Garden Theology 2

When my wife and I moved into our first home here in Athens, Al I recall quickly walking in to the back yard to inspect all of the greenery. To be honest, the landscaping was a partial selling point for me because from a very early age I remember being drawn to the outdoors. This desire for dirt under my fingernails was planted deep in me by my father. I remember when I was a child growing up that my dad would always have some outdoor project for my brother and I to accomplish. I also remember the loathesome feeling I had early on when the time of year came rolling around for me to be outside working every day. But, a point in my young life came when my disdain for yardwork would give way to a strong affection for growing things.

This change took place the year my father asked me to trim up the Crepe Myrtles around our storage shed  just off our back porch. I did so paying close attention to the detail of his instructions. At the time I didn’t really see the point. It seemed to me that every year my dad would work in the yard and it appeared to me that he had made little progress. But these Crepe Myrtles were young and still being formed by the careful pruning of the one tending them. He asked me to cut off any new shoots that had sprouted from the root and to clean off the main trunk of each cane to eye level. I remember that doing just these two things took quite some time, but it also gave me the opportunity to inspect the trees and become familiar with them. I learned that they were strong and very healthy. I learned that they were quick growing and had to be tended repeatedly. I also began to not only appreciate their beauty but also the work that was required to train them as they grew.

The next year came and it was again my job to tend the Crepe Myrtles, and this year I knew exactly what to do. As the years came and went I took pride in pruning these trees and I don’t recall my father having to ask me to do this from that point forward. I learned what needed to be done in order to keep these trees healthy and I worked with care to ensure that when they bloomed and flowered it would be a joy to look upon them. I came to appreciate the work of pruning that is necessary to make a tree or plant strong and healthy.

It wasn’t until I had my own home and my own growing things to tend that I began to see the work of God as one who prunes the lives of His children in order to make them strong and healthy.

Jesus said in John 15:1-2, 8, “I am the true vine, and my Father is the vinedresser. Every branch in me that does not bear fruit He takes away, and every branch in me that does bear fruit he prunes, that it may bear more fruit…by this my Father is glorified, that you bear much fruit and so prove to be my disciples.”

Here are a few observations from this passage.

  1. Jesus is the true vine the source of life for all would be branches. This title is exclusively his and no other spiritual leader, guru or guide can bear it. He alone is the source of genuine spiritual life. Make no mistake, Jesus is boldly claiming that true spiritual life and connectedness with God the Father comes through abiding in Christ, and no other.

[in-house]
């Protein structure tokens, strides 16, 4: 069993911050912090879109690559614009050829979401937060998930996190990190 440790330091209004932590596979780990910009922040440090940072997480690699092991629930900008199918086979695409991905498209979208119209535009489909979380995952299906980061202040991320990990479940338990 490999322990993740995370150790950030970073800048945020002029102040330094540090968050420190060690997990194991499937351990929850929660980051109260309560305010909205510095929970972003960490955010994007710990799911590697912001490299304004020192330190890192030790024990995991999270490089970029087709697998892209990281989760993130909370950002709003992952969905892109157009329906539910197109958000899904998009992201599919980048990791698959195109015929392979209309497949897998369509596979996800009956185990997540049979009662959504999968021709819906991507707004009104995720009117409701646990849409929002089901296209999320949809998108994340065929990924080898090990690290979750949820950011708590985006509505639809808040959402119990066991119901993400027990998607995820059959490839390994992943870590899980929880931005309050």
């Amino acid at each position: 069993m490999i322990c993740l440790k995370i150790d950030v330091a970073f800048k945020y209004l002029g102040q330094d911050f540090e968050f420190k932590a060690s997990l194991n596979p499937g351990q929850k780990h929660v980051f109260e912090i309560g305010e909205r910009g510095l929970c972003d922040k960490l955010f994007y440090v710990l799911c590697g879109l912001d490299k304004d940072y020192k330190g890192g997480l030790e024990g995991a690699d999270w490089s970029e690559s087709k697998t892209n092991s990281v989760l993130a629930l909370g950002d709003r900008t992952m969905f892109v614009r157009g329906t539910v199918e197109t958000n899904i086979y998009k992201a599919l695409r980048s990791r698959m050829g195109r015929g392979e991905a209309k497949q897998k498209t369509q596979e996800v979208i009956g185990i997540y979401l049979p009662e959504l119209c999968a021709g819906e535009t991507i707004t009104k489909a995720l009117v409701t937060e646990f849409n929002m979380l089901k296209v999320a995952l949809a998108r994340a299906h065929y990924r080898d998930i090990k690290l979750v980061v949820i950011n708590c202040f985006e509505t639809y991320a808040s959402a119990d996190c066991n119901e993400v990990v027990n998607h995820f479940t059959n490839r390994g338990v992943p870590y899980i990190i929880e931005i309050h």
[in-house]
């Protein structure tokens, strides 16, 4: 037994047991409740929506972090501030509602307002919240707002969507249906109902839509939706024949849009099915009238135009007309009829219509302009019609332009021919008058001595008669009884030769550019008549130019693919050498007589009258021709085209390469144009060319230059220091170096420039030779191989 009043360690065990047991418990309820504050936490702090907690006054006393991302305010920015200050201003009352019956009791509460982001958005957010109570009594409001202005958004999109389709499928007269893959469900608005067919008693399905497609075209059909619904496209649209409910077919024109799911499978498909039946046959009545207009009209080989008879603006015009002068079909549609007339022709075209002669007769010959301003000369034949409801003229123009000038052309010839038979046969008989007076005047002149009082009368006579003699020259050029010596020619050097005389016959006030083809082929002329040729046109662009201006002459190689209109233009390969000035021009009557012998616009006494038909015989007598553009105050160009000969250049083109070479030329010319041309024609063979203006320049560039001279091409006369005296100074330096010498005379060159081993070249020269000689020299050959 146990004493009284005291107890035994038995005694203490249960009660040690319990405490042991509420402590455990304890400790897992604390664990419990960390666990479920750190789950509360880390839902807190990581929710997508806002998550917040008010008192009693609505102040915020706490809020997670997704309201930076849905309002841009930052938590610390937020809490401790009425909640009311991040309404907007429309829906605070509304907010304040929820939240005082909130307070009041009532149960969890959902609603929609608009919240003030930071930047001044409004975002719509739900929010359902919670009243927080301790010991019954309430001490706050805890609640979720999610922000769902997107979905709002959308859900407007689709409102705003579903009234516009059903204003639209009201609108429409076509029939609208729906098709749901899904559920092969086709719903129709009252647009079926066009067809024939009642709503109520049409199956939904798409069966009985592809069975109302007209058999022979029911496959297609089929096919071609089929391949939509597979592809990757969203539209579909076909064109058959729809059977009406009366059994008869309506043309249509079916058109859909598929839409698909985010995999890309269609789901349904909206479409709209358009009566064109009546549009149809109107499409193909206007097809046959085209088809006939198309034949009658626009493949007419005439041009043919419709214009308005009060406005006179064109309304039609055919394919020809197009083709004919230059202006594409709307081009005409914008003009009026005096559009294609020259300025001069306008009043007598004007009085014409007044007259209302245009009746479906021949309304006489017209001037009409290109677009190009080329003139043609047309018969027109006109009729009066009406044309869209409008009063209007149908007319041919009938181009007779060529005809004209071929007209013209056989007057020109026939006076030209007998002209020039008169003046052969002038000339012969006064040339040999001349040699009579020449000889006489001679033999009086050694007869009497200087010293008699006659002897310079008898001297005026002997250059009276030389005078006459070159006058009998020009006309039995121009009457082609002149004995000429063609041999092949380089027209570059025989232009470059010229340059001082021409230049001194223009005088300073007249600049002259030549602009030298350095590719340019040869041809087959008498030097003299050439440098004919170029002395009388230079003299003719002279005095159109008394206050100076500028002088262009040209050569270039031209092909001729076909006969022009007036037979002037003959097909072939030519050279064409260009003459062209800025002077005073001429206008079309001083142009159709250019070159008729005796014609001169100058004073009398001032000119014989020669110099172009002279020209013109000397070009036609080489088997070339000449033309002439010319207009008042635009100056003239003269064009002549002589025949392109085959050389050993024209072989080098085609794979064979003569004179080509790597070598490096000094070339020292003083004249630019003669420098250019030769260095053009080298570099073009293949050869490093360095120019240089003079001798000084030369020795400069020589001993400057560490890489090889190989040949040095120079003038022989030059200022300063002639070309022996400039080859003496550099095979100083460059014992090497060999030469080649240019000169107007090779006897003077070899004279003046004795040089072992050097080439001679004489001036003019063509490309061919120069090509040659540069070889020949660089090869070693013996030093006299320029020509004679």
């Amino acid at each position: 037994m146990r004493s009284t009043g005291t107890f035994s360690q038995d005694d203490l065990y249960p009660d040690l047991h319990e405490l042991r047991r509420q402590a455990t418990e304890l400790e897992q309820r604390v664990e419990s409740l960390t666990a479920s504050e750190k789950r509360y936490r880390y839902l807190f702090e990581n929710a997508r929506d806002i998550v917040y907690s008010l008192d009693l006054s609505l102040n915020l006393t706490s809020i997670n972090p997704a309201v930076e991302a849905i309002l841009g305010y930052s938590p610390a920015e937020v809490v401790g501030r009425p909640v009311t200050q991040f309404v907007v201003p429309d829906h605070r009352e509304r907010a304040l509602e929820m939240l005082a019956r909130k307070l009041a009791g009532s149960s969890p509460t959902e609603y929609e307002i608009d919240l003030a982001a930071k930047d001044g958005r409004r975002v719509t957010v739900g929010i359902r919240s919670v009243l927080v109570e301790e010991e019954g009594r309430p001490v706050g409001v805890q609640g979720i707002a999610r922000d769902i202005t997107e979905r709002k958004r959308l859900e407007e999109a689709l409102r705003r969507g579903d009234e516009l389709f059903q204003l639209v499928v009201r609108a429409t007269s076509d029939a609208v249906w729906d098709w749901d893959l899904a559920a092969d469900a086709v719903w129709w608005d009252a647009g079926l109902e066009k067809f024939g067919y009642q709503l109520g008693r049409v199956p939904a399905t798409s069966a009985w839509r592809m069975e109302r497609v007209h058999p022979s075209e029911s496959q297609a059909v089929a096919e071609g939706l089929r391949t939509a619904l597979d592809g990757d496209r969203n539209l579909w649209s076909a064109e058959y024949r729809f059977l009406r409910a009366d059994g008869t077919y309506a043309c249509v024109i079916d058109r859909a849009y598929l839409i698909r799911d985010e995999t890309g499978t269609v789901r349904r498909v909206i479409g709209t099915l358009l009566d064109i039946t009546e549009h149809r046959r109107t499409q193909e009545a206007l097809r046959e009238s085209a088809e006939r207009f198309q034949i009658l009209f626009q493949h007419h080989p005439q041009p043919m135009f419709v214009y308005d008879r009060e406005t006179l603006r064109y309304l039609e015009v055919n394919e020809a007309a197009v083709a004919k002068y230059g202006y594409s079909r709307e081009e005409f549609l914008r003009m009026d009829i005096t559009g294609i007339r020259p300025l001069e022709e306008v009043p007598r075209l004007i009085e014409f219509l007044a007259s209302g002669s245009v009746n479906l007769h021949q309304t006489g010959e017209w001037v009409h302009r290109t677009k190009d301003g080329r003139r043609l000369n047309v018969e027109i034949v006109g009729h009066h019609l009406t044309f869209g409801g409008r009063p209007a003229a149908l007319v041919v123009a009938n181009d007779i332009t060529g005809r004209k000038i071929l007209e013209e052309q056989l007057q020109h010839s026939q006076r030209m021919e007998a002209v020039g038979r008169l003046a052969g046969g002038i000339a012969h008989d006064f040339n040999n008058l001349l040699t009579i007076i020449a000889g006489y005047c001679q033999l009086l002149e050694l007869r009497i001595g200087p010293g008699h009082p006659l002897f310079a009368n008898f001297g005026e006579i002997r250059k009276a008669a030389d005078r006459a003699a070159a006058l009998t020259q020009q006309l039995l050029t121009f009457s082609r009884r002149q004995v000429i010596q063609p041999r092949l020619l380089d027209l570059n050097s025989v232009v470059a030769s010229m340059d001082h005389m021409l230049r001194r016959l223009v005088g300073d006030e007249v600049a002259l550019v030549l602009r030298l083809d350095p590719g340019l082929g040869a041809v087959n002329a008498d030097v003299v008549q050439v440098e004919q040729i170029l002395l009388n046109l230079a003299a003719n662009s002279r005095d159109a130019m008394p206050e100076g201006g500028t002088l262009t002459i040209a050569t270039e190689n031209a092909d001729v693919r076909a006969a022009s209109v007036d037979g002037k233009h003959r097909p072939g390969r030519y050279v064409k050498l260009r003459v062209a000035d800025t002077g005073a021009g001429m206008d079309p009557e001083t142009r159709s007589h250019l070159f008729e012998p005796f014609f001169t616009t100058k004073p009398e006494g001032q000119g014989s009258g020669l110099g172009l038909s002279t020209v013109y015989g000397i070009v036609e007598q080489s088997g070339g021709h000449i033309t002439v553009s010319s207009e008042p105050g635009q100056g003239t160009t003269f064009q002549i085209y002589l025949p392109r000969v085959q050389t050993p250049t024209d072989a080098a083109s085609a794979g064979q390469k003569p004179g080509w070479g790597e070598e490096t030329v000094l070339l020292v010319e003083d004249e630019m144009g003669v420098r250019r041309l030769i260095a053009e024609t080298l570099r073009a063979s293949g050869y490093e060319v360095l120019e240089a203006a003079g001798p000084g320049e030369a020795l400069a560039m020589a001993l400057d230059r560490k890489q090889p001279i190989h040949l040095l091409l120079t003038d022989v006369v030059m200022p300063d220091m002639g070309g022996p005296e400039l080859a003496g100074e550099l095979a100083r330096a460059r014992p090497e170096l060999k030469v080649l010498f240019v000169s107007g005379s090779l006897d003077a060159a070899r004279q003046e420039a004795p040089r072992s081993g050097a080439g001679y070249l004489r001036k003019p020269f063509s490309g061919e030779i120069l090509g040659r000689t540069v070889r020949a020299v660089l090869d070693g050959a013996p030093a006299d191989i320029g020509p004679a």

2. God the Father is the vinedresser who prunes the vines connected to His Son in order that they will bear more fruit. It is the desire of the Father that those who are in Christ, truly regenerate Christians, would bear much fruit and therefore we must be strengthened by God’s careful pruning.
  3. The proof of our connectedness to Christ is displayed in our fruit that is a product of God’s careful pruning. Both the fruit of righteousness and the disicpline of the Lord are visible in the life of a follower of Christ. Today, many hold that they are Christian simply because they claim to be so. But, the fruit of faithfulness to Christ and His Word is the indication we are given here as evidence of saving faith.

In Hebrews 12 we learn that the Lord Disciplines the one He loves. We also learn that if our lives do not display the discipline of God then we are illegitimate children and not sons. No one appreciates the discipline of God. No one rejoices when we are convicted of our sin and rebellion against His law. But, we should be comforted in our discipline that we are loved by the Father. Conversely, we should mourn over a lack of God’s discipline in our lives, because quite simply this evidences our illegitimacy.

This may be a hard concept for many of us who fail to see the multi-faceted nature of God. When we focus to heavily upon one aspect of His character and nature such as love, then we fail to see that God is bigger than our one sided understanding. Furthermore,  if we fail to acknowledge that true love involves discipline then we will never understand the love the Father has for His children and we don’t truly understand the cross. The substitutionary death of Christ for all those who would believe is the single greatest act of love the world has ever seen, but it is also the most horrible thing one could ever imagine; that the Son of God would willingly die for rebellious sinners.

It is a labor of love for me to carefully prune away the unwanted or dead branches from the growing things in my garden and it results in healthy beautiful plants. In the same way, God is at work in the children of Faith to prune away unwanted and dead branches that we may grow to yield the peaceful fruit of righteousness born only by those who are trained by the discipline of the Lord.

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About Justin Wheeler

Justin Wheeler is the preaching pastor of Cornerstone Baptist Church in Wylie, TX. He is married to Leigh and has three children.
This entry was posted in Garden Theology, The Christians mind, Uncategorized and tagged , . Bookmark the permalink.

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